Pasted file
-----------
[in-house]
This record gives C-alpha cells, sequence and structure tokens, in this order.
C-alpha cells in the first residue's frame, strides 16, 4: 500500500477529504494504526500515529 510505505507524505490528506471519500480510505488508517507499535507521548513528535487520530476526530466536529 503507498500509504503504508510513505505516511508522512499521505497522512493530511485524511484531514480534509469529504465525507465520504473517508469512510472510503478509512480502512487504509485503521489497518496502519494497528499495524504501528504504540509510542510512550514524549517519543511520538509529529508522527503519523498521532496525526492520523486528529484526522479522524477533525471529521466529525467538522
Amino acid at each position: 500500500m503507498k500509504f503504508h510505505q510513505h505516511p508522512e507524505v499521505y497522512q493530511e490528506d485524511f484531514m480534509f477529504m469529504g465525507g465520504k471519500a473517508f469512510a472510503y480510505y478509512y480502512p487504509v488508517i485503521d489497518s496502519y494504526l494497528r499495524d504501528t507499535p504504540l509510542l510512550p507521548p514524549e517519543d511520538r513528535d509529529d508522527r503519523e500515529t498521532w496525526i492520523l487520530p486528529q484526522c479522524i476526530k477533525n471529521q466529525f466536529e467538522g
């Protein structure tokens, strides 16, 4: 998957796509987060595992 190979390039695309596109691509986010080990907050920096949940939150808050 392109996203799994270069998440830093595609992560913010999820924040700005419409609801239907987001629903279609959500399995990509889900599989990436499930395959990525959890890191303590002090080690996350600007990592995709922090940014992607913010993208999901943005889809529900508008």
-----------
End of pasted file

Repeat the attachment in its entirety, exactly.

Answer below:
[in-house]
This record gives C-alpha cells, sequence and structure tokens, in this order.
C-alpha cells in the first residue's frame, strides 16, 4: 500500500477529504494504526500515529 510505505507524505490528506471519500480510505488508517507499535507521548513528535487520530476526530466536529 503507498500509504503504508510513505505516511508522512499521505497522512493530511485524511484531514480534509469529504465525507465520504473517508469512510472510503478509512480502512487504509485503521489497518496502519494497528499495524504501528504504540509510542510512550514524549517519543511520538509529529508522527503519523498521532496525526492520523486528529484526522479522524477533525471529521466529525467538522
Amino acid at each position: 500500500m503507498k500509504f503504508h510505505q510513505h505516511p508522512e507524505v499521505y497522512q493530511e490528506d485524511f484531514m480534509f477529504m469529504g465525507g465520504k471519500a473517508f469512510a472510503y480510505y478509512y480502512p487504509v488508517i485503521d489497518s496502519y494504526l494497528r499495524d504501528t507499535p504504540l509510542l510512550p507521548p514524549e517519543d511520538r513528535d509529529d508522527r503519523e500515529t498521532w496525526i492520523l487520530p486528529q484526522c479522524i476526530k477533525n471529521q466529525f466536529e467538522g
């Protein structure tokens, strides 16, 4: 998957796509987060595992 190979390039695309596109691509986010080990907050920096949940939150808050 392109996203799994270069998440830093595609992560913010999820924040700005419409609801239907987001629903279609959500399995990509889900599989990436499930395959990525959890890191303590002090080690996350600007990592995709922090940014992607913010993208999901943005889809529900508008």